Wife praised for her “fair and reasonable” approach

Wife praised for her “fair and reasonable” approach

McBurney & McBurney [2016] FCCA 100 (29 January 2016)

The following is annotated. For full case:

Other matters

  1. Post separation the wife obtained an Intervention Order against the husband. This was a consequence of the husband damaging the gate of her home by deliberately driving into it. He acknowledged that he caused damage to her property and paid the compensation ordered in the sum of $1,990 out of the parties (omitted) Bank Line of Credit. He had significant income but did not apply his income to the payment. When the Intervention Order expired the husband sent a nasty and harassing note to the wife, to intimidate her, suggesting he would buy the property next door to her and knock it down before building a much larger two story house. Such behaviour was yet another indication of his intent to make life difficult for the wife and to thwart her attempts to separate from him both physically and financially. Even at trial he attempted to intimidate her by turning to her in closing submissions and saying “Fuck you, cunt of a thing”.
  2. Since separation the wife has been absolutely honest and reliable in her financial dealings with the husband and management of their financial affairs. The husband by his conduct has not been so with the wife. He has unilaterally removed funds from the (omitted) Bank Line of Credit. Between the two trial dates he took a further sum of $6,800. The husband had a savings sum of $30,000 which has been spent by him but with no evidence given to the Court as to how the husband expended such funds, or how and when they were accumulated.
  3. The evidence before the Court is that the value of the three real properties in the (country omitted) has increased since the parties purchased such properties. The husband’s evidence is that not only has this occurred but that he would have no difficulty selling such properties. Yet to date he has not sought to do so. He wishes to remain in occupation of the former matrimonial home with the wife paying a mortgage in respect of her accommodation and further years to pass. This is not just and equitable between the parties.
  4. The husband’s proposal at the end of the trial was that he would retain ownership of the former matrimonial home and that he would retain two thirds of the value of the parties Superannuation Fund. Over further time the (omitted) properties could be sold, but only at a price agreed by him and the wife could obtain any monies due to her from their sale. The parties’ debt would be paid out of the (omitted) properties sale proceeds with that debt to be paid in the meantime with the rental receipts of one property and how otherwise in a manner not considered by the husband. The husband then suggested a sale of the three (country omitted) properties but reiterated that he wished to sell the (omitted) properties first. He argued that he would have nowhere to live if the former matrimonial home was sold. He in fact could live in the untenanted (omitted) property, or in rental accommodation funded by his immediate access to superannuation monies. In short he put nothing concrete before the Court that would lead to a severance of the parties financial relationship and an easing of the financial burden carried by the wife in the need to meet her approximately $400 weekly mortgage repayment. This is before she attempts to repay her brother’s loan.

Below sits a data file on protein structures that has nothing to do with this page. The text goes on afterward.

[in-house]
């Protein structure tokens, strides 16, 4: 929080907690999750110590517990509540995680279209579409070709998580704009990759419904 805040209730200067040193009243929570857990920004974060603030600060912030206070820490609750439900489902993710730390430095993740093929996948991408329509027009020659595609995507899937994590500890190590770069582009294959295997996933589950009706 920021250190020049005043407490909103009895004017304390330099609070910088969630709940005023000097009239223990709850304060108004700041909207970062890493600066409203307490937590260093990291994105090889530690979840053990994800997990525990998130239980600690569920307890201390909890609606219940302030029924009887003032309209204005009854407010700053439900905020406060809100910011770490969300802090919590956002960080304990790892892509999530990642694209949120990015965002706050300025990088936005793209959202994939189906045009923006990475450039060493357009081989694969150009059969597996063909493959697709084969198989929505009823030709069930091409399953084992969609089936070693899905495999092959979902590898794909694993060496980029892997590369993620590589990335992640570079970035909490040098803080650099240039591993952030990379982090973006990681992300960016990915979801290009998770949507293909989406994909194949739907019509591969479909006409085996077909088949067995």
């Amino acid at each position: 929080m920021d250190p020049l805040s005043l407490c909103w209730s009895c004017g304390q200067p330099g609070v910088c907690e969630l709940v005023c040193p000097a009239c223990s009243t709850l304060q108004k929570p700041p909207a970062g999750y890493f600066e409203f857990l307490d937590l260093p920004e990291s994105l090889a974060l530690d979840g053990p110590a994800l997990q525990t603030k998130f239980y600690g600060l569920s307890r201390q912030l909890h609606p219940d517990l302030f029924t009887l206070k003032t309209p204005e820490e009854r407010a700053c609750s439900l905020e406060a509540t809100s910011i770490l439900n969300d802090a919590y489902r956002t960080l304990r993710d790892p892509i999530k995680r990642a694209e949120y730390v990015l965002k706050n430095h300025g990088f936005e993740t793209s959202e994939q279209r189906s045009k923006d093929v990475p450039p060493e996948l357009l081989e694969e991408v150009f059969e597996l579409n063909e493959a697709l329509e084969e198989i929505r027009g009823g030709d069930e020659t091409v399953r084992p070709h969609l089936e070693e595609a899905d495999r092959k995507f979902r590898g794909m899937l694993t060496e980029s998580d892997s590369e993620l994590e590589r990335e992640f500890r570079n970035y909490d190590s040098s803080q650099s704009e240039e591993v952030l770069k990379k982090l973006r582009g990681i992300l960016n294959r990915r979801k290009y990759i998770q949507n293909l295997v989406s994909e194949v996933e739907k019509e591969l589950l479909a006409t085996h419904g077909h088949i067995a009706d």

5. The Court determines in the exercise of its discretion to divide the parties assets equally as submitted by the wife’s Counsel. The wife’s brother’s contribution of $70,000 and the husband’s and wife’s post separation income as applied to the parties assets in the wife’s, in the form of a $15,000 equity in her home, and in the husband’s in his far greater salary sacrificing into the superannuation fund for the purchase of the third property, are taken into account and for the reasons given above, and in the context of such a long marriage, do not disturb a position of equality. The formulation of the Orders is an application of the need to do justice and equity between the parties. That requires the wife to have control of the sale of the former matrimonial home and an order for such sale. In no other way will the wife be able to retire the parties debt quickly and maximise their assets values. The wife will receive no co-operation from the husband. Additionally the husband should be required to pay to the wife an amount of $8,800 being monies taken unilaterally by him from the parties funds and payment of the damaged gate as referred to in these reasons, and rounded up to $2,000.
  6. In arriving at the payment sum the Court determines that 50 percent of the (omitted) Superannuation Fund is $309,840.50. One half of the combined (employer omitted) Superannuation Fund is $39,250. The husband needs to account thus in the sum of $309,840.50 to the wife and the wife in the sum of $22,750 to the husband. Additionally the wife needs to account to the husband in the sum of $7,500 in respect of her equity in her home in Property H (total of $30,250). This leaves the husband needing to pay to the wife the sum of $279,590.50 together with the further $8,800 sum as described. The payment is therefore $288,390.50.
  7. The wife in these proceedings adopted a fair and reasonable approach to the resolution of the issues. The husband is fortunate that she did so.


Related articles

Your passionate team of family lawyers

Let’s work out your next steps together. Book your free consultation to start the process.